Sabah sits in front of the computer screen, Americano in hand, trying to concisely respond to customer queries.
I feel the wall with my bare hands, the peeling paint, the cracks along its surface…. They’re just superficial and haven’t impacted the solid masonry. There’s no light coming through.
The soaring, towering wall is solid; it is two lights and one darkness long. This is how I measure the passage of time in the endless enclosure of this space, either as glaring light or as pitch darkness…. Once, to figure out how long it was, I hugged the wall, reaching its farthest edge after two lights and one darkness. Truth be told, this exhausted me, and I may have slept one or two lights without knowing it.
We were happy children. Fear didn’t stop us from doing what we wanted whenever we wanted. The clock had no place in our daily lives, as long as we were armed by play and by the secret weapon of Allah y-saʿdak, that Iraqi phrase that we used as a password to keep the soldiers at bay.
But when it came to rescuing me from the claws of a heart sickness that sent me to the hospital, twenty-nine years after the invasion, the password didn’t work. In truth, I don’t know what struck me. It seemed that my heart could no longer contain the force of all the memories of the days of the invasion, when I was a nine-year-old who spent most of his time playing football or riding a bicycle. The stream of images pushed my heart rate to over 160 irregular beats per minute. As doctors struggled to figure out the reason, I myself was certain of it.
The cold stings your skin as you walk out of the hotel. It’s your first visit to Europe. You’re with a cultured friend who knows these countries well and, most importantly, is an art enthusiast. He immediately suggests, with a friendly and zealous shake of the head: “How about a museum?” And you think it’s a great idea. Restaurants, cafés, streets, tourists, crowded squares… they’re the same everywhere. But if you go to a museum, you’ll be able to show off about it to your co-workers. And it’ll be a conversation starter with Sarah, the woman you can’t stop staring at, who has an odd-looking painting in her office and who once told you that it was by someone called Dalí, although you’ve already forgotten the rest of the name.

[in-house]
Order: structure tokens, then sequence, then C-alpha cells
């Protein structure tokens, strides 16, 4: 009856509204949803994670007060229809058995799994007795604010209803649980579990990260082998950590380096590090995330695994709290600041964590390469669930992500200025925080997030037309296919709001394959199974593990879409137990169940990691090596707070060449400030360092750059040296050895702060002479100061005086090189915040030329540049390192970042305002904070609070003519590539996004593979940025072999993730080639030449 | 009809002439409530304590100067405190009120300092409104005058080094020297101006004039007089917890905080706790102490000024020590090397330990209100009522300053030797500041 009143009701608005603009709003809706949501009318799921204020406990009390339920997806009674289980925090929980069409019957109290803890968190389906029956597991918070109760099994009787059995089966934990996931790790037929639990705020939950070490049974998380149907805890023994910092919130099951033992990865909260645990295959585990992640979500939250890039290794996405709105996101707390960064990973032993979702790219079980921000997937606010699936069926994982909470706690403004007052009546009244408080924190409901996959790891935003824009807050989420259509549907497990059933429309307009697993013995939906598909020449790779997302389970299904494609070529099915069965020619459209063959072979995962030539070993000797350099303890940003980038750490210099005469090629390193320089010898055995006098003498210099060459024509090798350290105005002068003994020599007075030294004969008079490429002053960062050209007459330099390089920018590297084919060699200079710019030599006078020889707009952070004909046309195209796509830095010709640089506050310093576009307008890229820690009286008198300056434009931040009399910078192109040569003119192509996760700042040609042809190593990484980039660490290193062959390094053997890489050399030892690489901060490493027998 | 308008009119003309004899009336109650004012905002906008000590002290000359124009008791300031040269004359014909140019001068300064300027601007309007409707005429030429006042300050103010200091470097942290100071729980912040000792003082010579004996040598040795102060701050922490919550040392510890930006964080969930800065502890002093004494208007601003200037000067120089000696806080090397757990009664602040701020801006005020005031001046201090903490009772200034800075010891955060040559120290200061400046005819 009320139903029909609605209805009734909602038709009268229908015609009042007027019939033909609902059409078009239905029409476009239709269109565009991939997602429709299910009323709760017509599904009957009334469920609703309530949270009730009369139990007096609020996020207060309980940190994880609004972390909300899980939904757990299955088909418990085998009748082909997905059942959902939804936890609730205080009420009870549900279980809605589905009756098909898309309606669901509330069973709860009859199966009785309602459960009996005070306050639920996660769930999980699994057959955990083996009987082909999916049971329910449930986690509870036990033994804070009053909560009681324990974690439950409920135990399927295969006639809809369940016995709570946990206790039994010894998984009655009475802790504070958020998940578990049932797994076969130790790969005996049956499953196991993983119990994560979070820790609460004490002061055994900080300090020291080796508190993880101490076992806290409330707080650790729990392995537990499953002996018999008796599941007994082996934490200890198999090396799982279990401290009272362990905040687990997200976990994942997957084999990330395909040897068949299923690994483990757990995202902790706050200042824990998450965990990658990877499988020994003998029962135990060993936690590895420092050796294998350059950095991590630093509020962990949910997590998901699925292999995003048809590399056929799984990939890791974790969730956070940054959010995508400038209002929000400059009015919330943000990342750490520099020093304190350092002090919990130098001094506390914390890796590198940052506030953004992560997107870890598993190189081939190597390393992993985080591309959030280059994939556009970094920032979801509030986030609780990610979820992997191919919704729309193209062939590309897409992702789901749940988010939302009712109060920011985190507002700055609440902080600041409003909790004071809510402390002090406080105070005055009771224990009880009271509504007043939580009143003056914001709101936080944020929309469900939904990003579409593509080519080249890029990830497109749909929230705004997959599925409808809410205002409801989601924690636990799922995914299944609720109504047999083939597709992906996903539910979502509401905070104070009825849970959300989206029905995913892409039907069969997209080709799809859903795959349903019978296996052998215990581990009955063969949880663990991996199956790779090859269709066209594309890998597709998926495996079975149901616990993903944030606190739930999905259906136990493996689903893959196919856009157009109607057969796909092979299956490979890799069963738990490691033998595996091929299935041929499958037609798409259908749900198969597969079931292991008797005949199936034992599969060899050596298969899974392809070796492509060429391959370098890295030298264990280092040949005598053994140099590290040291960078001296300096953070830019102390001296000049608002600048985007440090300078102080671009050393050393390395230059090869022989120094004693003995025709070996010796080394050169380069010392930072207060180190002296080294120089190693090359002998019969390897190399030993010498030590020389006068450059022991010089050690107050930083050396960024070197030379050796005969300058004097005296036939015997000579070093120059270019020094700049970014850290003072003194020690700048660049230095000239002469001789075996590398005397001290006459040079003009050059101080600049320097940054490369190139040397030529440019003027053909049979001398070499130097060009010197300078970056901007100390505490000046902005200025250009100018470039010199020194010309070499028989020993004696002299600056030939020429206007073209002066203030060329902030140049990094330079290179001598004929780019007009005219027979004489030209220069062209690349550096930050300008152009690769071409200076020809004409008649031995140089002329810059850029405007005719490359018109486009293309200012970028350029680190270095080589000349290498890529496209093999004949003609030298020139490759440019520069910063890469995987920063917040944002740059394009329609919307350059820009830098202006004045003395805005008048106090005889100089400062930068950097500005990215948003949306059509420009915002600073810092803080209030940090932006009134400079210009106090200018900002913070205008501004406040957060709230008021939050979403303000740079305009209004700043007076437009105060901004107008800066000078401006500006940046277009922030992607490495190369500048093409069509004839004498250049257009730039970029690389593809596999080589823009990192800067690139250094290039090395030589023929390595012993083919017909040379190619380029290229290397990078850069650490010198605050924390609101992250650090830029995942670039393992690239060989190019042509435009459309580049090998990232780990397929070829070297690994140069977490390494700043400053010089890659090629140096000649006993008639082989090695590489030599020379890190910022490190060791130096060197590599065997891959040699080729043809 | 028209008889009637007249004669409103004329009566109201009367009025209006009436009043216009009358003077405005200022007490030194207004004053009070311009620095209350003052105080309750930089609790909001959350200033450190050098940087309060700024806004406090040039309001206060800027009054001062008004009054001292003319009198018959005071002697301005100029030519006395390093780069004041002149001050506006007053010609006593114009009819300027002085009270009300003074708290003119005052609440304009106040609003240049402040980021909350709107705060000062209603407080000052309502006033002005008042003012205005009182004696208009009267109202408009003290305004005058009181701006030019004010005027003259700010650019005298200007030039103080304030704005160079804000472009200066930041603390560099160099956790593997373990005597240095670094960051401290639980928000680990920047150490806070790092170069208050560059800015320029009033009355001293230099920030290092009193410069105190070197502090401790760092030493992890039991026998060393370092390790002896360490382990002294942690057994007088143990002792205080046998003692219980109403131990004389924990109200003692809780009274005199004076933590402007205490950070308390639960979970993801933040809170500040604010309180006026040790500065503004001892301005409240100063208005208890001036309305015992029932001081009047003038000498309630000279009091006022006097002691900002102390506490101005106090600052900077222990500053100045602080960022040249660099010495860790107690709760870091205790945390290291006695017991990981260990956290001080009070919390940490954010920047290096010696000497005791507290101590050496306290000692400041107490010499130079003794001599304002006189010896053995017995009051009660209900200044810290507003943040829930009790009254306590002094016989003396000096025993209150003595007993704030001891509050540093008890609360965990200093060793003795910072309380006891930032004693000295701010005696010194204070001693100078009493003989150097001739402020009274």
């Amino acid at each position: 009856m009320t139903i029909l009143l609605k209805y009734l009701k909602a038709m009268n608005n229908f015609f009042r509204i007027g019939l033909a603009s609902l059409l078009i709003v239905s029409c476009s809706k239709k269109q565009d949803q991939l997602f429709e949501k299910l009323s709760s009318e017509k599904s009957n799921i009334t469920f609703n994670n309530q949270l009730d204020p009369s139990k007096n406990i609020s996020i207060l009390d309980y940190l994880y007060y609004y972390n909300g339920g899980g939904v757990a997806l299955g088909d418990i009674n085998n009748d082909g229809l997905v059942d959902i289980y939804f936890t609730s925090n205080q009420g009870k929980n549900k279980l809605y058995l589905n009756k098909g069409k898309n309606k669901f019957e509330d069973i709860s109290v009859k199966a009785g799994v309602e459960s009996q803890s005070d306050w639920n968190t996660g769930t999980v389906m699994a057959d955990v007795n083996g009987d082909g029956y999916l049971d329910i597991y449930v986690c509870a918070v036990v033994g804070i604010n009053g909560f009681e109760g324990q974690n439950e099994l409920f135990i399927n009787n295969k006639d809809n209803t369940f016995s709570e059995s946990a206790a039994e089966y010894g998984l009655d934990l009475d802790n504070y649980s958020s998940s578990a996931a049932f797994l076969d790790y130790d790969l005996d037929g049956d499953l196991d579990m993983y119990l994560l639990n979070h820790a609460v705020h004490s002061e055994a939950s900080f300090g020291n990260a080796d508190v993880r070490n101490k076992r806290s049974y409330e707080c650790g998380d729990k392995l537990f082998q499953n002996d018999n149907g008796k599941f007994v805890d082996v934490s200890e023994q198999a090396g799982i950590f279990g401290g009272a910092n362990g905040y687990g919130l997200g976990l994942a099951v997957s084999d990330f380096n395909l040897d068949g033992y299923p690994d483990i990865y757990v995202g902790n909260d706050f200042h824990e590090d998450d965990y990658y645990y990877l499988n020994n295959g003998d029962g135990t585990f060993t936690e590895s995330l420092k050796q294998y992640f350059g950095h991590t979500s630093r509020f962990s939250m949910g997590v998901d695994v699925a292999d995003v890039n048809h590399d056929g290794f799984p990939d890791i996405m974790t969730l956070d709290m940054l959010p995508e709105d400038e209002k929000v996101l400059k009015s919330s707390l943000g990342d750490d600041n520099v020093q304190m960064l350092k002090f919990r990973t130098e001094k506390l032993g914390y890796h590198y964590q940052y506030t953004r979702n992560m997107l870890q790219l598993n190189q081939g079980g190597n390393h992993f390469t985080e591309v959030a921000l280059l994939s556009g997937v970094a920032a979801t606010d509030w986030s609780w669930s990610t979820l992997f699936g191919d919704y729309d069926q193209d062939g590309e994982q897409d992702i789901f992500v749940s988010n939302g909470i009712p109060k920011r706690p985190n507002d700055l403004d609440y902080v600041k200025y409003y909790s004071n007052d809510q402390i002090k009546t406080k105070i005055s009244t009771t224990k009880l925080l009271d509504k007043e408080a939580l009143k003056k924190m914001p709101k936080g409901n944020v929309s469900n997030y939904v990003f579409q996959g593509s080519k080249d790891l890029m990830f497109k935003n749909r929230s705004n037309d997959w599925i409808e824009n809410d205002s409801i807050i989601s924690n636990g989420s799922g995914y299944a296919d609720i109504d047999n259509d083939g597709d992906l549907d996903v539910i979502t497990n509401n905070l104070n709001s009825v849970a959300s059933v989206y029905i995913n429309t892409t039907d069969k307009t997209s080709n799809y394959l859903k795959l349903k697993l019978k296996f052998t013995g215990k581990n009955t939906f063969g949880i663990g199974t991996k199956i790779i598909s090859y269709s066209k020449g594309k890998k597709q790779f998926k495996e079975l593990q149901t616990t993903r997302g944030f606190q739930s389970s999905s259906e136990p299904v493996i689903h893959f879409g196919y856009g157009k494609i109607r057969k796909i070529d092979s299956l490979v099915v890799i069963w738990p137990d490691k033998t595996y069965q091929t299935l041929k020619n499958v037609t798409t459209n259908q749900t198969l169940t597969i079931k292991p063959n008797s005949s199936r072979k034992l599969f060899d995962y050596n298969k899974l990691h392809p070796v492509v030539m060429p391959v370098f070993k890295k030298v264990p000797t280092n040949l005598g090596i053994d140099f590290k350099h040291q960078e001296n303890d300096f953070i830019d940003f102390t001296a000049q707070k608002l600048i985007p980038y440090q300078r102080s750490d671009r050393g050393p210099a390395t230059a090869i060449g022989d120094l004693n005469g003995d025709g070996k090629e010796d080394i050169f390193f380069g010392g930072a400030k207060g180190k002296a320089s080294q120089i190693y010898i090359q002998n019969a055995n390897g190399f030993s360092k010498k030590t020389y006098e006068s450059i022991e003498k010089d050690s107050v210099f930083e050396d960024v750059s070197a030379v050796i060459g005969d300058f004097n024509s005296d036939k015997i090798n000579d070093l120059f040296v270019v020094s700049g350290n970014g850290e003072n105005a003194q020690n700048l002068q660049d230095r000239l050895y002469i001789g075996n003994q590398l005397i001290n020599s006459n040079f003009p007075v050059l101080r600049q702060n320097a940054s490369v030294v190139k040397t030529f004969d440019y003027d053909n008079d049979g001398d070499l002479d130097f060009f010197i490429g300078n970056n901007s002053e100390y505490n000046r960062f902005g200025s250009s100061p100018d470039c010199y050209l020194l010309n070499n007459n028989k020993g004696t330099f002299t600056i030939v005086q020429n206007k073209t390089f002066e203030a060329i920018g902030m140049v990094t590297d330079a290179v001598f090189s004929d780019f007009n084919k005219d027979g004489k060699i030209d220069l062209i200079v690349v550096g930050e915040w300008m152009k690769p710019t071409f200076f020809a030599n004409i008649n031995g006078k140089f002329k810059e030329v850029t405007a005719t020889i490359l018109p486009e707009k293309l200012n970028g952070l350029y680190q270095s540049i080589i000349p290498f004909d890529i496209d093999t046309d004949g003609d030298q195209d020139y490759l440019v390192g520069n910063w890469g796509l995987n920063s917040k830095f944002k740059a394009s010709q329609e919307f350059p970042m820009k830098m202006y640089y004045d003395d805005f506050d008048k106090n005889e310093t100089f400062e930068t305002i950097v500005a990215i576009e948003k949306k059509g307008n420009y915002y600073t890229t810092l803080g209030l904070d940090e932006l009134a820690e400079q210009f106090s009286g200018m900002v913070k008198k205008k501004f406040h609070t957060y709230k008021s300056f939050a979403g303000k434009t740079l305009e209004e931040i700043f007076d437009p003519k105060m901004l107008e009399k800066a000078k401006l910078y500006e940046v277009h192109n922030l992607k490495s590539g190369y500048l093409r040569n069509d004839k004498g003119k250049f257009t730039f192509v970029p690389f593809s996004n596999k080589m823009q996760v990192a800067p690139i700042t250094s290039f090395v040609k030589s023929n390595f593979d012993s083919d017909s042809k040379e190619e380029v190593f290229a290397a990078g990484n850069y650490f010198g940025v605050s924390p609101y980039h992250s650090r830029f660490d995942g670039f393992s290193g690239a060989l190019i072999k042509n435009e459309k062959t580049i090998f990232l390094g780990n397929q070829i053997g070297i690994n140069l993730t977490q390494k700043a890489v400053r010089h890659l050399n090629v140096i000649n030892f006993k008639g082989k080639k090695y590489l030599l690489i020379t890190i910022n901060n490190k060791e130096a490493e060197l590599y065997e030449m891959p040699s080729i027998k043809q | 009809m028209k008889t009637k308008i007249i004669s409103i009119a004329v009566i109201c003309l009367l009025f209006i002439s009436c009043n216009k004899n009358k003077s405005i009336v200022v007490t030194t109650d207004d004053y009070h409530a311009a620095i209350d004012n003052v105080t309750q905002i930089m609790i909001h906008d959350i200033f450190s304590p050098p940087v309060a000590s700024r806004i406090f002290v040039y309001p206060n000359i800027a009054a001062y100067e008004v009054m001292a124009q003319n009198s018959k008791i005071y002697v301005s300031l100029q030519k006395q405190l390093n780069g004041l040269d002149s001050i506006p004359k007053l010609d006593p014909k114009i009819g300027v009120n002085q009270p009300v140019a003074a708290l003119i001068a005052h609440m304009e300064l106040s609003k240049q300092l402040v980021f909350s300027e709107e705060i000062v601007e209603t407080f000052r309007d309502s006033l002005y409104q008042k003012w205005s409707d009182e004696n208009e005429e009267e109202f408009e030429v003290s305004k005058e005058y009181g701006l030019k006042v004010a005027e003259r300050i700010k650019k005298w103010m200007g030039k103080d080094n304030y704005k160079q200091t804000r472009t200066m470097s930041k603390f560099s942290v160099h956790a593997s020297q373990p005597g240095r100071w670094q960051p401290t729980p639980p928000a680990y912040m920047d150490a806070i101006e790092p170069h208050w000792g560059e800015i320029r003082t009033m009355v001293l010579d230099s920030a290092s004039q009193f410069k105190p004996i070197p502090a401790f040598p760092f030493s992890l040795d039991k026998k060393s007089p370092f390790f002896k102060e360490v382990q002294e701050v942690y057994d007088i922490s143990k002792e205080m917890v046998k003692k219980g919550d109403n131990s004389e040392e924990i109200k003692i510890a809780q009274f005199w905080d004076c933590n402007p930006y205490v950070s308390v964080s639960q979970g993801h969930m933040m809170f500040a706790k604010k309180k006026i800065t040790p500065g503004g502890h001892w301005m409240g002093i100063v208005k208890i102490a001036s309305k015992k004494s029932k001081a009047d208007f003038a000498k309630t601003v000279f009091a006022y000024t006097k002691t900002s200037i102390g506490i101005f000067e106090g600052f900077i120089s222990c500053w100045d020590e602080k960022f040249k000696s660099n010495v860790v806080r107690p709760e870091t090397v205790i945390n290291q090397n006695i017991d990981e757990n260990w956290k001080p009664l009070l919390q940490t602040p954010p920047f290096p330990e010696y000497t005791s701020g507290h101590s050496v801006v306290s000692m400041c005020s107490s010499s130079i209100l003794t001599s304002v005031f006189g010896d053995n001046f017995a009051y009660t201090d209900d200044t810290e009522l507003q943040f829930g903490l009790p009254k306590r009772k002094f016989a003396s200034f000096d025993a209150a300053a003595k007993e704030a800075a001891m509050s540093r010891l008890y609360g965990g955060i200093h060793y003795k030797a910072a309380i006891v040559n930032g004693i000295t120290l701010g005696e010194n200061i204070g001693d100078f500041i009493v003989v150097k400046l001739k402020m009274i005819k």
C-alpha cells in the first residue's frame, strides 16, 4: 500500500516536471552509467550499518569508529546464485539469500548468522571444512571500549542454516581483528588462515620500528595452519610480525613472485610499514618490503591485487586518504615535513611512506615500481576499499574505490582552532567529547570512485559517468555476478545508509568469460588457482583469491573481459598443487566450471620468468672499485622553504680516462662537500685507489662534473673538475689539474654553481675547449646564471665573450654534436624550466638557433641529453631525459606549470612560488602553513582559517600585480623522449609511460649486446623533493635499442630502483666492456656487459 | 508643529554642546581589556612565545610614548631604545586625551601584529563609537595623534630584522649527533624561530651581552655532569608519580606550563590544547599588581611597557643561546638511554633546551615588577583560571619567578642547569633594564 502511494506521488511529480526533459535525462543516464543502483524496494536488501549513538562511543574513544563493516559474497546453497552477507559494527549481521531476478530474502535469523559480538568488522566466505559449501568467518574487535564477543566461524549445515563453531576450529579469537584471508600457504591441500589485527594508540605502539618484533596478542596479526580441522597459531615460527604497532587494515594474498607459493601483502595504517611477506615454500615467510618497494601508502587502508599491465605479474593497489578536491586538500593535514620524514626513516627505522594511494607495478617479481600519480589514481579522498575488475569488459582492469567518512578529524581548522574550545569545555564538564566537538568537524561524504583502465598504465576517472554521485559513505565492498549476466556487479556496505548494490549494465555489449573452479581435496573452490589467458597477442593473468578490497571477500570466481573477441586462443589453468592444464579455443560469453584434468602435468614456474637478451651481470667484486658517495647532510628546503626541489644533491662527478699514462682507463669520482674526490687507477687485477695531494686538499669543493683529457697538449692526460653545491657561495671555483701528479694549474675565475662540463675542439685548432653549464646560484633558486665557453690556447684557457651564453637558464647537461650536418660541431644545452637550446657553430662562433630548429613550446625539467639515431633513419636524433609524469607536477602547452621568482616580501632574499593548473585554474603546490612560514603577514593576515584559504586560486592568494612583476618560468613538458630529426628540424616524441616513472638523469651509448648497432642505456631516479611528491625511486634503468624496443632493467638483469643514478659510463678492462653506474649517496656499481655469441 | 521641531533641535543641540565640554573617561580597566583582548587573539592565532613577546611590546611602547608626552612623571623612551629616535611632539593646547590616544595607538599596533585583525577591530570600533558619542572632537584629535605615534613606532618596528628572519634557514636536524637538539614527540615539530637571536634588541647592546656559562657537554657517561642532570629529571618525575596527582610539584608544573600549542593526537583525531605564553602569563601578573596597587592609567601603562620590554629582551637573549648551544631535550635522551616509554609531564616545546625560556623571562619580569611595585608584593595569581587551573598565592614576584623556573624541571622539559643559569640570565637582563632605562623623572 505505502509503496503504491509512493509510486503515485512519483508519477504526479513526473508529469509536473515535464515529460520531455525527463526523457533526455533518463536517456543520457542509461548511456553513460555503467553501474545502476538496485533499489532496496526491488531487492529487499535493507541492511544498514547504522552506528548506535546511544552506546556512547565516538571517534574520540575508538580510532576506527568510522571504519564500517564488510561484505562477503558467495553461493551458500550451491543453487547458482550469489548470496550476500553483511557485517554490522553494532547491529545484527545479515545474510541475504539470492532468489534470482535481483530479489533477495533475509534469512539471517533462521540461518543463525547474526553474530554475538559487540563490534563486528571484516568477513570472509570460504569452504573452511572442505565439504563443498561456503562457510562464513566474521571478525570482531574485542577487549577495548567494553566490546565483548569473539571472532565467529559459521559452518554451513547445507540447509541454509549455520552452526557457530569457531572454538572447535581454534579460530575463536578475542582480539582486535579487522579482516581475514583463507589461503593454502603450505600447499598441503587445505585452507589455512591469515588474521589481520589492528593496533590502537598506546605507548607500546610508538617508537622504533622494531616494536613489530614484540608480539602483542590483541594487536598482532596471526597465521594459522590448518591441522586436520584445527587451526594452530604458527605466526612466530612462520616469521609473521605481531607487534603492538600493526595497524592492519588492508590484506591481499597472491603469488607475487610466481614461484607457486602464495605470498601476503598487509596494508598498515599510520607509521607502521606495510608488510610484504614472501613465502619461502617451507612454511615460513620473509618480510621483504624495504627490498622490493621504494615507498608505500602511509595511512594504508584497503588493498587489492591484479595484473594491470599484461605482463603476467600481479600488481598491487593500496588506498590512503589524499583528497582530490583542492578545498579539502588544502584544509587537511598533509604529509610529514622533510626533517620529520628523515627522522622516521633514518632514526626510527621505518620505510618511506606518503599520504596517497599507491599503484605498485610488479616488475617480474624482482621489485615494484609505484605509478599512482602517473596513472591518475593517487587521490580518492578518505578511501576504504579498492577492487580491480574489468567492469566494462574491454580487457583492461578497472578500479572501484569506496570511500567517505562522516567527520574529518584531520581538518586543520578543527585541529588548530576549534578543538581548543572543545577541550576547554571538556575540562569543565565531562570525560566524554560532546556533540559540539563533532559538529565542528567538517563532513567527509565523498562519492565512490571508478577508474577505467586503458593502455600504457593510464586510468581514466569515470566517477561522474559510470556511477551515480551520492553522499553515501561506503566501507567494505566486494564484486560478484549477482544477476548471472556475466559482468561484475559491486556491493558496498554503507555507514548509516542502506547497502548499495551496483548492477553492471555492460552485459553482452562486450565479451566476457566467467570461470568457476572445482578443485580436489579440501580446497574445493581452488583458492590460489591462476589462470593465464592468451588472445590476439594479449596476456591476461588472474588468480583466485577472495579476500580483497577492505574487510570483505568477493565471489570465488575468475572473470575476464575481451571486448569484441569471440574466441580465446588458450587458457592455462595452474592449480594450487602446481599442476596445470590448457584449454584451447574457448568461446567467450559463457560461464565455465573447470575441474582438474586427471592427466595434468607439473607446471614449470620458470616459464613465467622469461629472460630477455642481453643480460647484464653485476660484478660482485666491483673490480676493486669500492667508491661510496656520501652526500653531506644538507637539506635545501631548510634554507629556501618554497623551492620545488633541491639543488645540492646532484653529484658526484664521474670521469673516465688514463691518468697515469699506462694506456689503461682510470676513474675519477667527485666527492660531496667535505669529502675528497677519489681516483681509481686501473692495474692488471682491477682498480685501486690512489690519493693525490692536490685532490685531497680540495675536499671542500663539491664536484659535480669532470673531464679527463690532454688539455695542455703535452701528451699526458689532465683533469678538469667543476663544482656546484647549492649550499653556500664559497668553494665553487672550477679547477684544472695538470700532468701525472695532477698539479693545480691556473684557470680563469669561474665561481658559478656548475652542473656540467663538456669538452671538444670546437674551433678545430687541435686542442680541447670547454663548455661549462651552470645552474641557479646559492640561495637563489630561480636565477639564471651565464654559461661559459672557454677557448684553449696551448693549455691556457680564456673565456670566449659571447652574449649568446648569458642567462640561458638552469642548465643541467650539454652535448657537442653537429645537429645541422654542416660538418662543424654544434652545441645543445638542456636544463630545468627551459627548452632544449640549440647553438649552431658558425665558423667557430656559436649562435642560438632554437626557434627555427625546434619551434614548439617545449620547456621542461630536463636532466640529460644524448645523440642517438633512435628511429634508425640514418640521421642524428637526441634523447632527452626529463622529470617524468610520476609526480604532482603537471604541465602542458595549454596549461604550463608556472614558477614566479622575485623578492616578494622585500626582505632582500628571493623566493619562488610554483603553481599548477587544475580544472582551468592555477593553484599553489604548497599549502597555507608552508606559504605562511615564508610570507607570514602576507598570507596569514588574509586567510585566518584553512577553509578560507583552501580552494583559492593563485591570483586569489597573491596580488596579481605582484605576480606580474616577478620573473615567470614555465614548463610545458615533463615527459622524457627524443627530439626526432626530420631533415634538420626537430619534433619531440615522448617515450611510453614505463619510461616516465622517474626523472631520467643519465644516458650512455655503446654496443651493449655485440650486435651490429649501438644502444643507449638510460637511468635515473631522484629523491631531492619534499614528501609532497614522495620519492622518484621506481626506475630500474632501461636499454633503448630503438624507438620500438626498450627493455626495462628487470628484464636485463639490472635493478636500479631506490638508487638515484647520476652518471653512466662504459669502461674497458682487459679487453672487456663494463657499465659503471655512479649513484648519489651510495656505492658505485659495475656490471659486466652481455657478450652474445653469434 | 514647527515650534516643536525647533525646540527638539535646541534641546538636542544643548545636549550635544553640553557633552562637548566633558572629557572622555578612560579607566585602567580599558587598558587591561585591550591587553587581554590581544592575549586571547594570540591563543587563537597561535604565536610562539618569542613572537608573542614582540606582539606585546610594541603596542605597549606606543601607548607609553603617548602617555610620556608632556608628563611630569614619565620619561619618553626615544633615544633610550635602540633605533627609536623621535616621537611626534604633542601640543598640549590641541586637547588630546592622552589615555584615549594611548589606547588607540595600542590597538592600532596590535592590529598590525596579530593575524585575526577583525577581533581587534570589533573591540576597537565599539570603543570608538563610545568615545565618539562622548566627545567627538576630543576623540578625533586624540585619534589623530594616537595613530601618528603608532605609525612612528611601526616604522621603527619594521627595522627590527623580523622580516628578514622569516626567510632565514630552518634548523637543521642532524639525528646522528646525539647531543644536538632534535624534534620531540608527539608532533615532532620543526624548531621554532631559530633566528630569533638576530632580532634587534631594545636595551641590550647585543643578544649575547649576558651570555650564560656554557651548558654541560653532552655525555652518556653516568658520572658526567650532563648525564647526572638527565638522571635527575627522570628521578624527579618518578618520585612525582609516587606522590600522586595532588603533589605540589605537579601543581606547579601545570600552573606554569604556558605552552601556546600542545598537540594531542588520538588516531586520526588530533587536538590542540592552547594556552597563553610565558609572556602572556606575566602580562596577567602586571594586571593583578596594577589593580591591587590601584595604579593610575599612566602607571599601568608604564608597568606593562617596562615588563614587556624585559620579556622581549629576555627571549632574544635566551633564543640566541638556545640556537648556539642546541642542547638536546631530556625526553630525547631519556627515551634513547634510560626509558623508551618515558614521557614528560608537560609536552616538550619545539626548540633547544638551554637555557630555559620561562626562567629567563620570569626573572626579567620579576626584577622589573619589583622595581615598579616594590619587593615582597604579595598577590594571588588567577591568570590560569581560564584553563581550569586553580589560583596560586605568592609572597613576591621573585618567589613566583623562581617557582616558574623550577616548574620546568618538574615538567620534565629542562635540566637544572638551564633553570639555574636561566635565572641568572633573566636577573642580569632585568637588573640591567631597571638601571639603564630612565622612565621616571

If their history together hadn’t begun this way,
they both would have been left alone, each with their war.
August—hellish, the bathhouse filled with bodies.
She squeezes the familiar palm and comes to life again.
Everything that has happened and didn’t happen to them,
is established, set in stone, unforgettable,
Cho Ji Hoon’s “Sorrow of Phoenix” appeared eleven months before the Pearl Harbor attack in the literary magazine Moonjang in 1940. This poem, along with “Old Fashioned Dress” and “Monk Dance,” published a year earlier, are considered to be among his major works. Born in 1920, Cho Ji Hoon grew up under Japan’s oppressive colonial rule after the demise of Chosun Dynasty in 1910 and has said that the foundation of his poetry was his attachment to what was vanishing from his native culture. He longed for the beauty of traditional Korea.